Learning can happen anywhere and anytime.
This can’t be anymore truer for children! From the age of 1 to 5 years old, a child’s brain undergoes a rapid period of development producing 700 new neural connections every second. By the age of 5, 90% of a child’s brain is already developed, which means the progression from birth to 5 years old is a critical part of their lives.
With their brains developing at such a fast and exponential pace, learning can truly happen anywhere and anytime. Here’s a really great article to help you understand a child’s brain development from age 1 to 5 - click here.
In this article, I share 17 tips on how to incorporate learning into everyday life! Yes, you do not always need expensive toys, or lots of time and effort to prep activities 😉. Find out how below!
Incorporating Early Literacy into Everyday Life
#1 Read, read and read!
What better way to learn language than to read to your child?
Incorporate reading into your bedtime routines or even mealtimes! Travis’ daily bedtime routine involves reading 5 books every night, and he gets to choose which books he wants. Sometimes, we even read a book to him during meal time, if he’s restless. It doesn’t matter if you’re reading the same books every night. In fact, research shows that reading the same book repetitively makes the child smarter! Here’s an article on its benefits - click here.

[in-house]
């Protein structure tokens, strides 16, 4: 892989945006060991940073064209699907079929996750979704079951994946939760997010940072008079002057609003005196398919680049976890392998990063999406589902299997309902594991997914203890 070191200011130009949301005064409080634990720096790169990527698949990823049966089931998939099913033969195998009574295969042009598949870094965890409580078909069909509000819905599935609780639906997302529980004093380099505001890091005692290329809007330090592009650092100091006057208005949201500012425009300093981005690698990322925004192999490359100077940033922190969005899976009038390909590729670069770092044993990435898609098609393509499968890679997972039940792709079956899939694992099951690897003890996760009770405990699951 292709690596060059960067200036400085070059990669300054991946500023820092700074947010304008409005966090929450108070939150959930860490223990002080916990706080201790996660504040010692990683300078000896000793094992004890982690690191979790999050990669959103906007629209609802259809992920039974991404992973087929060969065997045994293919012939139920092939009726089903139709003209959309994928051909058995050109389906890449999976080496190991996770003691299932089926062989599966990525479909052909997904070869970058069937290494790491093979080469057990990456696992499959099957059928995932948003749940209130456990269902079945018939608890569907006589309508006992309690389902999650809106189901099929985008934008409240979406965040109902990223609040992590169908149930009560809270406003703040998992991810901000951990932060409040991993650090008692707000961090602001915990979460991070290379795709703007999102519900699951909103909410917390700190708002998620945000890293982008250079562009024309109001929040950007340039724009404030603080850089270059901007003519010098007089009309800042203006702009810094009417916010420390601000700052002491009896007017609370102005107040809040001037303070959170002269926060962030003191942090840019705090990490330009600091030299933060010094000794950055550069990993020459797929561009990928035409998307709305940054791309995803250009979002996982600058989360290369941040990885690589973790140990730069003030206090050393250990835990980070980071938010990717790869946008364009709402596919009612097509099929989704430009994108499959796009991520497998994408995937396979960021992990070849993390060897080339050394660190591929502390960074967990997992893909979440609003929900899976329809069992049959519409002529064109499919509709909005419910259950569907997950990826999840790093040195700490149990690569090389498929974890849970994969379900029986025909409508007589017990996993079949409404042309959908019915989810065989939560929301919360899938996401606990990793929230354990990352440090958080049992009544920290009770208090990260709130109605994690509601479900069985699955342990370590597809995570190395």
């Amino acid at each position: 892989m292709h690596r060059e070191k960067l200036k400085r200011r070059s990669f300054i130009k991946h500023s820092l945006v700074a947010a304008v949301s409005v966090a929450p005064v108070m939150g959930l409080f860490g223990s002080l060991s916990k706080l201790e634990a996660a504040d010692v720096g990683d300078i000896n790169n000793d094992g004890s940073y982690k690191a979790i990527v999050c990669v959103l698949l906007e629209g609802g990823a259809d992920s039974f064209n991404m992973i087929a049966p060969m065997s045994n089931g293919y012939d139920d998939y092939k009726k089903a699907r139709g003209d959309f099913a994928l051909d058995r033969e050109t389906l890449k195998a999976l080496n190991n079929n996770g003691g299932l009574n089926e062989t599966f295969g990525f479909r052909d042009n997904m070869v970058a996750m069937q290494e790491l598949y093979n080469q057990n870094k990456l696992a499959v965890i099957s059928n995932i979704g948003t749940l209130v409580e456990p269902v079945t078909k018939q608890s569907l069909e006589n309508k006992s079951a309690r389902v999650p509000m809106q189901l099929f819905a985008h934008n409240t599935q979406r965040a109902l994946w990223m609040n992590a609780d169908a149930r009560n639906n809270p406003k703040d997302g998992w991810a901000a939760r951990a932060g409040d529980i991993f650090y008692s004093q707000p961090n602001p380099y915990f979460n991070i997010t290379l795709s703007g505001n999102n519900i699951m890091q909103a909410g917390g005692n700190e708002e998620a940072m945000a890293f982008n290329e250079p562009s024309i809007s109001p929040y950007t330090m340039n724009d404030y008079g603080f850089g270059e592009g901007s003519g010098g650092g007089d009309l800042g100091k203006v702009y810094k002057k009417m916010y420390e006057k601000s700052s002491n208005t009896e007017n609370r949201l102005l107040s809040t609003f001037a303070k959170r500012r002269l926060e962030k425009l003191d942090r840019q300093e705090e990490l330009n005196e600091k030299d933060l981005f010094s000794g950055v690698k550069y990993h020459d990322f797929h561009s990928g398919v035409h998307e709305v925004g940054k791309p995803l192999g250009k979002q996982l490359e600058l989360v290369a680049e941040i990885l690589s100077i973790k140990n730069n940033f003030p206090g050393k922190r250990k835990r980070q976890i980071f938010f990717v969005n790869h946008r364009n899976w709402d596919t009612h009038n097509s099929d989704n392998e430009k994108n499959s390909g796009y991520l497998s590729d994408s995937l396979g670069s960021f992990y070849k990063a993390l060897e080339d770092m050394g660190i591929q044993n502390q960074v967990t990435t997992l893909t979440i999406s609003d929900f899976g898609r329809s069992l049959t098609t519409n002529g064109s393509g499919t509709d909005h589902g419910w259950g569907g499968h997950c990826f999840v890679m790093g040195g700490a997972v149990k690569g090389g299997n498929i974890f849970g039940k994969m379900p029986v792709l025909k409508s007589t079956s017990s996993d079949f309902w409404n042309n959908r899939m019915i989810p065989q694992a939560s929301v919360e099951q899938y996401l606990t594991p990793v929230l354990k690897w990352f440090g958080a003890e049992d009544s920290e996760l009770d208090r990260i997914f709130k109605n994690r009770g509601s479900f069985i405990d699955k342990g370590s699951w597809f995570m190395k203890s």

#2 Label everyday objects around the house.
Label the items around the house - television, refrigerator, cabinet, door etc. As the child walks around the house and constantly sees these labeled words, it helps them to associate the word to the item. Even if he can only remember the starting letter “Mummy, T is the television!”, it’s good enough and a great starting point to introduce words!
I also find labelling helpful in driving consistency in his vocabulary learning journey. For example, labelling the refrigerator “refrigerator” will enable other caregivers in the house to use the same word with the child as well, instead of confusing him by calling it refrigerator at times, and fridge at other times.
You can also color code the labels if you want to bring it one step further! Red for electronics, blue for household items etc.
#3 Introduce music and songs.
Learning language through songs is one of the best and most effective ways. Think about your schooling days, have you ever made up a song to help you memorise concepts which you otherwise find hard to remember? And do you realize that after listening to the same song for >3 times, you somehow could remember most of the lyrics in that song?
It has been proven that music empowers muscle memory, so why not introduce more songs to your child to help improve their language ability!
#4 Talk to your child normally.
Yes, that’s right. You do not have to use over-simplified language or extremely short sentences with your child. Just, talk to them normally! Like how you would with another family member or friend.
In our household, we do not do baby talk. We talk to our kids normally, even when they were newborns. Remember, listening is a huge part of how children learn language too!
#5 Ask about their day or experiences.
I started asking Travis about his day since he was 1 year old.
When he was 1, his way of answering me was to smile and coo at me. That was good enough for me then, it was his way of responding! When he started going to school at 1.5 years old, he sometimes answers with one word “toy”, or “bread”. Then it advanced to 2 words “play toy”, “eat bread”. And when he was 2+ years old, his responses were short sentences “I play toys”, “I eat bread”.